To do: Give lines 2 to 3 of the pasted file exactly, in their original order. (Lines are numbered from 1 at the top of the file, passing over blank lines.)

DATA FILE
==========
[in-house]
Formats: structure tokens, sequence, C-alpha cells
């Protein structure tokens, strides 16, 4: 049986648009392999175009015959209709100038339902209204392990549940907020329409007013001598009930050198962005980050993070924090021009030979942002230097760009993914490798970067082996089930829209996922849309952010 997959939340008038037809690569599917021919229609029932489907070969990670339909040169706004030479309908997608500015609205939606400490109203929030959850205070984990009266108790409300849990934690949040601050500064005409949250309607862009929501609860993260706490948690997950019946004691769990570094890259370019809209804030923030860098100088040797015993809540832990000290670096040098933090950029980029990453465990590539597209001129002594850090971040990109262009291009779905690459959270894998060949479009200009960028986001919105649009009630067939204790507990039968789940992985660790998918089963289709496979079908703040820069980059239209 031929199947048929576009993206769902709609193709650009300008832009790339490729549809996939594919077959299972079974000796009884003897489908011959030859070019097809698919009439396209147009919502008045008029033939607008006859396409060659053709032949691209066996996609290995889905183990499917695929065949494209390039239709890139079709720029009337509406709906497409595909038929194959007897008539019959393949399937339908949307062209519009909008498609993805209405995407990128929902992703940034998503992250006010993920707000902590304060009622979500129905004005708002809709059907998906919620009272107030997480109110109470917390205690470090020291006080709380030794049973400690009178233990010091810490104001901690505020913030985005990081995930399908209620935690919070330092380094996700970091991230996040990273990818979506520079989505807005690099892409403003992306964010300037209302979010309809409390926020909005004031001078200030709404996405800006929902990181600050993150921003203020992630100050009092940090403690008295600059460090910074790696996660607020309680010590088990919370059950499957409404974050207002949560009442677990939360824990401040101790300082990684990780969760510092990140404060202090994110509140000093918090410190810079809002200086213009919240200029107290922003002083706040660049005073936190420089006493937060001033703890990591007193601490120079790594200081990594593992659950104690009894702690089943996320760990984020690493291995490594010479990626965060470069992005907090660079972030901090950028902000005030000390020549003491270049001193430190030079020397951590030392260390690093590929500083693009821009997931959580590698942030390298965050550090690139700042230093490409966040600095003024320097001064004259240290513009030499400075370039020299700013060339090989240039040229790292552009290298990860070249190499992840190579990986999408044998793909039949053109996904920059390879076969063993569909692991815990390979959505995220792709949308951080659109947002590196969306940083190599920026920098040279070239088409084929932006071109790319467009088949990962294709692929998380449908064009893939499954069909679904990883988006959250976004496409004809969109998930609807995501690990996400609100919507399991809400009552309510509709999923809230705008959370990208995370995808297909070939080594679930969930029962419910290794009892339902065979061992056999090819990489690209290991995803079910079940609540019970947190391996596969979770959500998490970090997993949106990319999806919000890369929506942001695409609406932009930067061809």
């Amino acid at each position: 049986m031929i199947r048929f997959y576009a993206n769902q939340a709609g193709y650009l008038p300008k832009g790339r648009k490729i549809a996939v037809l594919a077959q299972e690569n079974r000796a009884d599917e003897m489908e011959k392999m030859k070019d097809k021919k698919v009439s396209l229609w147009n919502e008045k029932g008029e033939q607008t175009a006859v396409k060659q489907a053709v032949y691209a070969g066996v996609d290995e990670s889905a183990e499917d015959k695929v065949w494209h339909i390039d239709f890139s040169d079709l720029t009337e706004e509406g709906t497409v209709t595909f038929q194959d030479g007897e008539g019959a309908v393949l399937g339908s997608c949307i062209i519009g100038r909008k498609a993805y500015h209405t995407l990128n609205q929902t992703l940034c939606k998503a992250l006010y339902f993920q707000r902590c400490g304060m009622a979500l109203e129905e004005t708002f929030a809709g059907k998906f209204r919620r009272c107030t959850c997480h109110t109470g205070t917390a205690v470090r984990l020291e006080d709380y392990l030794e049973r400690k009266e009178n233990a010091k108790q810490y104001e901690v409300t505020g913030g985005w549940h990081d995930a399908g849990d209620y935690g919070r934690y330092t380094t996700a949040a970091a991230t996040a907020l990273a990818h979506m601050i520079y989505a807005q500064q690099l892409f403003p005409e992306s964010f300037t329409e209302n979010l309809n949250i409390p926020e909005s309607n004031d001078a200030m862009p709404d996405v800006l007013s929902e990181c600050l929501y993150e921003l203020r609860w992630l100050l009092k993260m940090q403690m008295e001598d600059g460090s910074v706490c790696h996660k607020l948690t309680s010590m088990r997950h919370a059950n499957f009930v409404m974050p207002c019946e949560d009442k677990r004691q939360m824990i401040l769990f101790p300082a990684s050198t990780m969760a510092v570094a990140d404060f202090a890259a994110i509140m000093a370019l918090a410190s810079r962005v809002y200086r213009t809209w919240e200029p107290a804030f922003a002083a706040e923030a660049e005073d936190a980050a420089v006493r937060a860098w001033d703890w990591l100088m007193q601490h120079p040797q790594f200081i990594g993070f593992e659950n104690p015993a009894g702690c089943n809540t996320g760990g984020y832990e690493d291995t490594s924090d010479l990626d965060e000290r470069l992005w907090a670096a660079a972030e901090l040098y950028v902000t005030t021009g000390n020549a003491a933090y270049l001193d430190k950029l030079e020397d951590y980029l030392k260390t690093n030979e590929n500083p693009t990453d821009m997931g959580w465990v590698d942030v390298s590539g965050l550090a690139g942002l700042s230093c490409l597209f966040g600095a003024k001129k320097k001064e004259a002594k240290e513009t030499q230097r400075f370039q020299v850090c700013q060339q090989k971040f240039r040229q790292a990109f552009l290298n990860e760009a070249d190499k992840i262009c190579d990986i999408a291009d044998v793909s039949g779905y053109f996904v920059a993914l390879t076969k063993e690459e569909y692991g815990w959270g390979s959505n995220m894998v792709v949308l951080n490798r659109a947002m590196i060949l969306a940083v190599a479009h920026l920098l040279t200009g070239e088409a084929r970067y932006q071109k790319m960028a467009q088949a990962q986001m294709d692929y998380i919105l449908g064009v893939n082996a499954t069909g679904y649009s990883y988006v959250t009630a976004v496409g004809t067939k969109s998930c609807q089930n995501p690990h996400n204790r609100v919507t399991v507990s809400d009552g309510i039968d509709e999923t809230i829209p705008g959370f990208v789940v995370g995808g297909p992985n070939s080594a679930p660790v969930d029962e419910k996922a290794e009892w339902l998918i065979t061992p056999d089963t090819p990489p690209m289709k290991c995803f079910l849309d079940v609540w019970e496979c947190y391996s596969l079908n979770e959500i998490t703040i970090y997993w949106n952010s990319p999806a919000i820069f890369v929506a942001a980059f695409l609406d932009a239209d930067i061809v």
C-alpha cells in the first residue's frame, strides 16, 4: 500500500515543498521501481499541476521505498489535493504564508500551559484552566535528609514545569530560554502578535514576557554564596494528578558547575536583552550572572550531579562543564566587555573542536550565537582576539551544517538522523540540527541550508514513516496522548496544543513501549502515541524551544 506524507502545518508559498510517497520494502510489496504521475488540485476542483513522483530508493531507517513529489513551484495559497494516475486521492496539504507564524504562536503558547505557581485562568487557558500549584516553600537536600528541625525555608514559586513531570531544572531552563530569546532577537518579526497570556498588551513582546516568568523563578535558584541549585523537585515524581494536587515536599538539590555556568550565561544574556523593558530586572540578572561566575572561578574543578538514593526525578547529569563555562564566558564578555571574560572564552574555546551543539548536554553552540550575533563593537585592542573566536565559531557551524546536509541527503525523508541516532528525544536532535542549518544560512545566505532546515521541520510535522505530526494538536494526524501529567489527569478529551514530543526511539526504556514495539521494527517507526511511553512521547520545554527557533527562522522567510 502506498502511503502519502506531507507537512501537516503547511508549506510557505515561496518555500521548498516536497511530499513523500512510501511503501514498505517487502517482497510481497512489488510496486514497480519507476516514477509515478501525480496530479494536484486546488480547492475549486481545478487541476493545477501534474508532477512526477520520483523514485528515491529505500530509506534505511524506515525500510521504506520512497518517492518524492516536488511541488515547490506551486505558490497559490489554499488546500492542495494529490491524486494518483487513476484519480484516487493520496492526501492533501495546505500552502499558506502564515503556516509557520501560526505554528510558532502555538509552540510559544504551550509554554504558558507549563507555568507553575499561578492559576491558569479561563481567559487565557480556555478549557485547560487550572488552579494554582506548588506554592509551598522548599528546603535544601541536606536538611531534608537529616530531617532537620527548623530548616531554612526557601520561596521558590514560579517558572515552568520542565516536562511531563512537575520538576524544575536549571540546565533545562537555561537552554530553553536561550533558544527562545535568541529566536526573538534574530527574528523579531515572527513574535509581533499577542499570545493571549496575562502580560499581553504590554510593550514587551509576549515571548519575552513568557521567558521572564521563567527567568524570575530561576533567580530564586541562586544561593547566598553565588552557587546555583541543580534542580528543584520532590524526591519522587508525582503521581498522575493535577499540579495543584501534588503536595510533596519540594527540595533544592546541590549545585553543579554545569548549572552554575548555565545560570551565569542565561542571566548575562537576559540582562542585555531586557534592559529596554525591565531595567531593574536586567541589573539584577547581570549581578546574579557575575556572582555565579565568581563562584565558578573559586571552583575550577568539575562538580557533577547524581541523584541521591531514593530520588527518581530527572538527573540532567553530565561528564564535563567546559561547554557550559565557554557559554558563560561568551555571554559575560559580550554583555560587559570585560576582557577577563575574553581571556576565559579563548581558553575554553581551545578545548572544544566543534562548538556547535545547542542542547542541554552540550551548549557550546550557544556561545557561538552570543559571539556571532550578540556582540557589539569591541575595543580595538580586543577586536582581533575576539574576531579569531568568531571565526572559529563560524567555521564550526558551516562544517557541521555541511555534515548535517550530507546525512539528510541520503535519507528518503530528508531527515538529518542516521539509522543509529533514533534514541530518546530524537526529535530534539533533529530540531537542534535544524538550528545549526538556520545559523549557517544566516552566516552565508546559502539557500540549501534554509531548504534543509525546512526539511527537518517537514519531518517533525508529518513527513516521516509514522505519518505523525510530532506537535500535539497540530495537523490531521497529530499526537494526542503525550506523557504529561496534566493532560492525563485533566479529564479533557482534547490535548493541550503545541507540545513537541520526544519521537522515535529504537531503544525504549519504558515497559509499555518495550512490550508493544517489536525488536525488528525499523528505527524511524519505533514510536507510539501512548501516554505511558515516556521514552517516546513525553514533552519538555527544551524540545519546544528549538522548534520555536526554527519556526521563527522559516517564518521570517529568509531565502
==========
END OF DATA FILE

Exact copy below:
Formats: structure tokens, sequence, C-alpha cells
């Protein structure tokens, strides 16, 4: 049986648009392999175009015959209709100038339902209204392990549940907020329409007013001598009930050198962005980050993070924090021009030979942002230097760009993914490798970067082996089930829209996922849309952010 997959939340008038037809690569599917021919229609029932489907070969990670339909040169706004030479309908997608500015609205939606400490109203929030959850205070984990009266108790409300849990934690949040601050500064005409949250309607862009929501609860993260706490948690997950019946004691769990570094890259370019809209804030923030860098100088040797015993809540832990000290670096040098933090950029980029990453465990590539597209001129002594850090971040990109262009291009779905690459959270894998060949479009200009960028986001919105649009009630067939204790507990039968789940992985660790998918089963289709496979079908703040820069980059239209 031929199947048929576009993206769902709609193709650009300008832009790339490729549809996939594919077959299972079974000796009884003897489908011959030859070019097809698919009439396209147009919502008045008029033939607008006859396409060659053709032949691209066996996609290995889905183990499917695929065949494209390039239709890139079709720029009337509406709906497409595909038929194959007897008539019959393949399937339908949307062209519009909008498609993805209405995407990128929902992703940034998503992250006010993920707000902590304060009622979500129905004005708002809709059907998906919620009272107030997480109110109470917390205690470090020291006080709380030794049973400690009178233990010091810490104001901690505020913030985005990081995930399908209620935690919070330092380094996700970091991230996040990273990818979506520079989505807005690099892409403003992306964010300037209302979010309809409390926020909005004031001078200030709404996405800006929902990181600050993150921003203020992630100050009092940090403690008295600059460090910074790696996660607020309680010590088990919370059950499957409404974050207002949560009442677990939360824990401040101790300082990684990780969760510092990140404060202090994110509140000093918090410190810079809002200086213009919240200029107290922003002083706040660049005073936190420089006493937060001033703890990591007193601490120079790594200081990594593992659950104690009894702690089943996320760990984020690493291995490594010479990626965060470069992005907090660079972030901090950028902000005030000390020549003491270049001193430190030079020397951590030392260390690093590929500083693009821009997931959580590698942030390298965050550090690139700042230093490409966040600095003024320097001064004259240290513009030499400075370039020299700013060339090989240039040229790292552009290298990860070249190499992840190579990986999408044998793909039949053109996904920059390879076969063993569909692991815990390979959505995220792709949308951080659109947002590196969306940083190599920026920098040279070239088409084929932006071109790319467009088949990962294709692929998380449908064009893939499954069909679904990883988006959250976004496409004809969109998930609807995501690990996400609100919507399991809400009552309510509709999923809230705008959370990208995370995808297909070939080594679930969930029962419910290794009892339902065979061992056999090819990489690209290991995803079910079940609540019970947190391996596969979770959500998490970090997993949106990319999806919000890369929506942001695409609406932009930067061809």